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|Title: ||Enhancing Problem Solving Diposition, Motivation and Skills through Cognitive Apprenticeship|
|Authors: ||Walker, David Patrick|
|Advisors: ||Dr. Richard Peterson, Committee Member|
Dr. Alan Reiman, Committee Member
Dr. John Wasik, Committee Member
Dr. V. William DeLuca, Committee Chair
|Issue Date: ||3-Feb-2004|
|Discipline: ||Math, Science and Technology Education|
|Abstract: ||To determine the effects of teaching problem solving through the use of a cognitive apprenticeship paradigm, the researcher used a non-equivalent control group design. The experimentally accessible population for this study was high school technology education students in Durham, North Carolina. The sample was two classes of a Fundamentals of Technology course which covered technological problem solving through engineering activities.
The control group received instruction through a traditional, prescriptive approach to teaching problem solving. The treatment group received problem solving instruction through a cognitive apprenticeship approach. Each group covered the same content. However, the treatment group received additional exercises to aid in the meta-cognitive process and was guided through the problem solving activity. Both groups received instruction for 2 weeks. A researcher designed disposition instrument, the California Measure of Mental Motivation (CM3) and an authentic assessment of the unit problem solving activity were used to measure differences between groups in disposition toward problem solving, motivation to solve problems and problem solving design effectiveness. One-way ANOVAs showed significant differences in some of the dependent variables.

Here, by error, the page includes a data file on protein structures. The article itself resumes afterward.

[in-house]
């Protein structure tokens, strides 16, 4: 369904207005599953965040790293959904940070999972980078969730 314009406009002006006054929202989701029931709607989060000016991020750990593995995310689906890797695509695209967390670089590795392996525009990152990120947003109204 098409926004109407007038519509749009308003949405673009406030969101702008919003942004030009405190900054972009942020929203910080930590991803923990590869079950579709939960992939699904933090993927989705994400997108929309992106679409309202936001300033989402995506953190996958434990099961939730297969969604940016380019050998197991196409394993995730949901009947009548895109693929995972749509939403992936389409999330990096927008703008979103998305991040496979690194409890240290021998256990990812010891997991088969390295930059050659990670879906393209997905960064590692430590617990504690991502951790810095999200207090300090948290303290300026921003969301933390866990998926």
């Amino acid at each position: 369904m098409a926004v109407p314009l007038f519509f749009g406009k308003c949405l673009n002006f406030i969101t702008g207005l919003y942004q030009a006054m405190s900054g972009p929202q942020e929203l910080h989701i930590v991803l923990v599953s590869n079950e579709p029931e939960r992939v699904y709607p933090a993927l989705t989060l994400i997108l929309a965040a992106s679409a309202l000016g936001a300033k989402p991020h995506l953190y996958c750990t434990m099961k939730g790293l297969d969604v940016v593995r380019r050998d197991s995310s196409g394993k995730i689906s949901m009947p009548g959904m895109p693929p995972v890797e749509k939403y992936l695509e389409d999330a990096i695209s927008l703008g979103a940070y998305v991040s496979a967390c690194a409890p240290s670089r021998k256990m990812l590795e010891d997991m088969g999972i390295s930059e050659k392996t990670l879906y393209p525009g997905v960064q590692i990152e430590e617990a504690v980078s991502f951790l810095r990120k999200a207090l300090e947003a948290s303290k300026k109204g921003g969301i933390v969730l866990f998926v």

Follow-up analysis revealed the following results: (a) significant differences in the disposition scale of Perseverance between groups as measured by a post-test given at the end of the unit; (b) significant differences in the motivation scales of Cognitive Integrity and Process as measured by the CM3; (c) no significant differences in problem solving performance, as measured by the effectiveness of the technological problem introduced in the unit.
The study results provided some evidence that teaching problem solving through the use of cognitive apprenticeship is more effective than that of more traditional approaches. Significant differences were found in key areas that are stressed in the cognitive apprenticeship model such as increased importance placed on using a process, as well as motivation to solve problems. In addition, interviews with the participating teachers suggested that teaching problem solving through cognitive apprenticeship has a positive effect.|
|Appears in Collections:||Dissertations|
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